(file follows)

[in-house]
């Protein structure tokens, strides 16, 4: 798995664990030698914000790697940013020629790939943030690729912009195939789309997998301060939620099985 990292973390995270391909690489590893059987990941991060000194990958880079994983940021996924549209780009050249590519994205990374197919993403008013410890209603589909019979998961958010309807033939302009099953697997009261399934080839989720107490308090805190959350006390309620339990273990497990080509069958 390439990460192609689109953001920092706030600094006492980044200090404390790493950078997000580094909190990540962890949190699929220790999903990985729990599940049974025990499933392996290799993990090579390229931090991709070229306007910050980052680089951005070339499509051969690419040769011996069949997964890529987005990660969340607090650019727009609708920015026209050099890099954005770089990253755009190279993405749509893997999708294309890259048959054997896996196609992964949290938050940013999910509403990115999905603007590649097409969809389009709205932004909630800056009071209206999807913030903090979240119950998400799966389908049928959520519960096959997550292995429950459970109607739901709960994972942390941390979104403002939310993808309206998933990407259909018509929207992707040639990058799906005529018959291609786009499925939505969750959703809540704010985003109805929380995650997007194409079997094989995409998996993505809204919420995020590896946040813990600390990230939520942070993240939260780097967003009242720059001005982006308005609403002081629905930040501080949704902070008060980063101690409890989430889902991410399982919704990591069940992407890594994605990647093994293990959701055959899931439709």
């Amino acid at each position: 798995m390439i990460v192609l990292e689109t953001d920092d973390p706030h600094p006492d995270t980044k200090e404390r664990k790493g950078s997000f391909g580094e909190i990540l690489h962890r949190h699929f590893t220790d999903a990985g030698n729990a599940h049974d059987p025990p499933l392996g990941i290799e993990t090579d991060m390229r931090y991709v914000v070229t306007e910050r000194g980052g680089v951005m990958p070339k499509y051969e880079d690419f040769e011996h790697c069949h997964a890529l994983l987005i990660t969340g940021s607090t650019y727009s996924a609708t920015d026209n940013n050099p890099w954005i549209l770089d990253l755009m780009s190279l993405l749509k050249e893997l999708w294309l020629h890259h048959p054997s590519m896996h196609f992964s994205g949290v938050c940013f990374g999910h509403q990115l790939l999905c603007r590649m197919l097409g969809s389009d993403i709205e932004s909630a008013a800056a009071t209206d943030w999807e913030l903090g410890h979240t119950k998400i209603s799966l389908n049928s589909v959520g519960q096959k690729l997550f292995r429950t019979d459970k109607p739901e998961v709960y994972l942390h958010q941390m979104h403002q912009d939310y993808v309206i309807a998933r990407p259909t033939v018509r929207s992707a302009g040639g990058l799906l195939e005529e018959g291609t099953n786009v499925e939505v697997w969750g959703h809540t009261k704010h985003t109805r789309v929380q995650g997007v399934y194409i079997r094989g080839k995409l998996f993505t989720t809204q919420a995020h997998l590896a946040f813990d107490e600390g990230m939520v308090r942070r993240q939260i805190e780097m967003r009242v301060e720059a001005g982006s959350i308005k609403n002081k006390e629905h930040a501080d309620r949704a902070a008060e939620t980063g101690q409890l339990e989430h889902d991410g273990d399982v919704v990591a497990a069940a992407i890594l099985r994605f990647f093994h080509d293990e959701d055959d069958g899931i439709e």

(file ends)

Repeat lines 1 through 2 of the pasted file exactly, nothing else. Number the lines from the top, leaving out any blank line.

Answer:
[in-house]
């Protein structure tokens, strides 16, 4: 798995664990030698914000790697940013020629790939943030690729912009195939789309997998301060939620099985 990292973390995270391909690489590893059987990941991060000194990958880079994983940021996924549209780009050249590519994205990374197919993403008013410890209603589909019979998961958010309807033939302009099953697997009261399934080839989720107490308090805190959350006390309620339990273990497990080509069958 390439990460192609689109953001920092706030600094006492980044200090404390790493950078997000580094909190990540962890949190699929220790999903990985729990599940049974025990499933392996290799993990090579390229931090991709070229306007910050980052680089951005070339499509051969690419040769011996069949997964890529987005990660969340607090650019727009609708920015026209050099890099954005770089990253755009190279993405749509893997999708294309890259048959054997896996196609992964949290938050940013999910509403990115999905603007590649097409969809389009709205932004909630800056009071209206999807913030903090979240119950998400799966389908049928959520519960096959997550292995429950459970109607739901709960994972942390941390979104403002939310993808309206998933990407259909018509929207992707040639990058799906005529018959291609786009499925939505969750959703809540704010985003109805929380995650997007194409079997094989995409998996993505809204919420995020590896946040813990600390990230939520942070993240939260780097967003009242720059001005982006308005609403002081629905930040501080949704902070008060980063101690409890989430889902991410399982919704990591069940992407890594994605990647093994293990959701055959899931439709």